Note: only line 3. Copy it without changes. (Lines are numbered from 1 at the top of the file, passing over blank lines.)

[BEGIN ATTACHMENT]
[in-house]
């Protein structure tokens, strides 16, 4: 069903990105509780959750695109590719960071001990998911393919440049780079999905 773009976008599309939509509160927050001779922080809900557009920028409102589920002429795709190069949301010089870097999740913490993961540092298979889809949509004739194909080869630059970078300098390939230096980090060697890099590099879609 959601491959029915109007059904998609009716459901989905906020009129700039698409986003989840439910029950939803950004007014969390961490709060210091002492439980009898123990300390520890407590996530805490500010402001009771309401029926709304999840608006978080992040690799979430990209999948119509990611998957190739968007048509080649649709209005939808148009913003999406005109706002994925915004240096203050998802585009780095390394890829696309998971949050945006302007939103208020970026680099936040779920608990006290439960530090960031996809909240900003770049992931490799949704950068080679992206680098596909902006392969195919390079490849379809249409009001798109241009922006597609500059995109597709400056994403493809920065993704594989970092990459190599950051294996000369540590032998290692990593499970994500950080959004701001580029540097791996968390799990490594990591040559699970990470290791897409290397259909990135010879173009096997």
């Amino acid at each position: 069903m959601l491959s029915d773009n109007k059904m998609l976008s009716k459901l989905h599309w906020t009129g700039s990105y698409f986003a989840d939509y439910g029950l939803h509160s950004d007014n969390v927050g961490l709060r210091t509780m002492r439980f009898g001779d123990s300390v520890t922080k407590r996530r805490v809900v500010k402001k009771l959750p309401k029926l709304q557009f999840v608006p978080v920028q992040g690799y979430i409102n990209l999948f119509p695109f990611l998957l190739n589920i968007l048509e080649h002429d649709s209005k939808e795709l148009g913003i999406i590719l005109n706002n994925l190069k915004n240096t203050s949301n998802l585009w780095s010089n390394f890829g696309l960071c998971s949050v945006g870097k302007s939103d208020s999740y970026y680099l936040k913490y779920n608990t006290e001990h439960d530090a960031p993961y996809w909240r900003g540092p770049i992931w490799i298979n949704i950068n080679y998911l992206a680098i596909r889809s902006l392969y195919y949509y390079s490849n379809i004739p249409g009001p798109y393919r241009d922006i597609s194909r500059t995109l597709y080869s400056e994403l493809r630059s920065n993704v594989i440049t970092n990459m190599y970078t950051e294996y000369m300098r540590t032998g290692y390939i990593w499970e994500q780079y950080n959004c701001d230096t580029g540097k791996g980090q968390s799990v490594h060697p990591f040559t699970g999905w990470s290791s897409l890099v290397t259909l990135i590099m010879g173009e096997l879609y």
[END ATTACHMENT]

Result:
């Amino acid at each position: 069903m959601l491959s029915d773009n109007k059904m998609l976008s009716k459901l989905h599309w906020t009129g700039s990105y698409f986003a989840d939509y439910g029950l939803h509160s950004d007014n969390v927050g961490l709060r210091t509780m002492r439980f009898g001779d123990s300390v520890t922080k407590r996530r805490v809900v500010k402001k009771l959750p309401k029926l709304q557009f999840v608006p978080v920028q992040g690799y979430i409102n990209l999948f119509p695109f990611l998957l190739n589920i968007l048509e080649h002429d649709s209005k939808e795709l148009g913003i999406i590719l005109n706002n994925l190069k915004n240096t203050s949301n998802l585009w780095s010089n390394f890829g696309l960071c998971s949050v945006g870097k302007s939103d208020s999740y970026y680099l936040k913490y779920n608990t006290e001990h439960d530090a960031p993961y996809w909240r900003g540092p770049i992931w490799i298979n949704i950068n080679y998911l992206a680098i596909r889809s902006l392969y195919y949509y390079s490849n379809i004739p249409g009001p798109y393919r241009d922006i597609s194909r500059t995109l597709y080869s400056e994403l493809r630059s920065n993704v594989i440049t970092n990459m190599y970078t950051e294996y000369m300098r540590t032998g290692y390939i990593w499970e994500q780079y950080n959004c701001d230096t580029g540097k791996g980090q968390s799990v490594h060697p990591f040559t699970g999905w990470s290791s897409l890099v290397t259909l990135i590099m010879g173009e096997l879609y």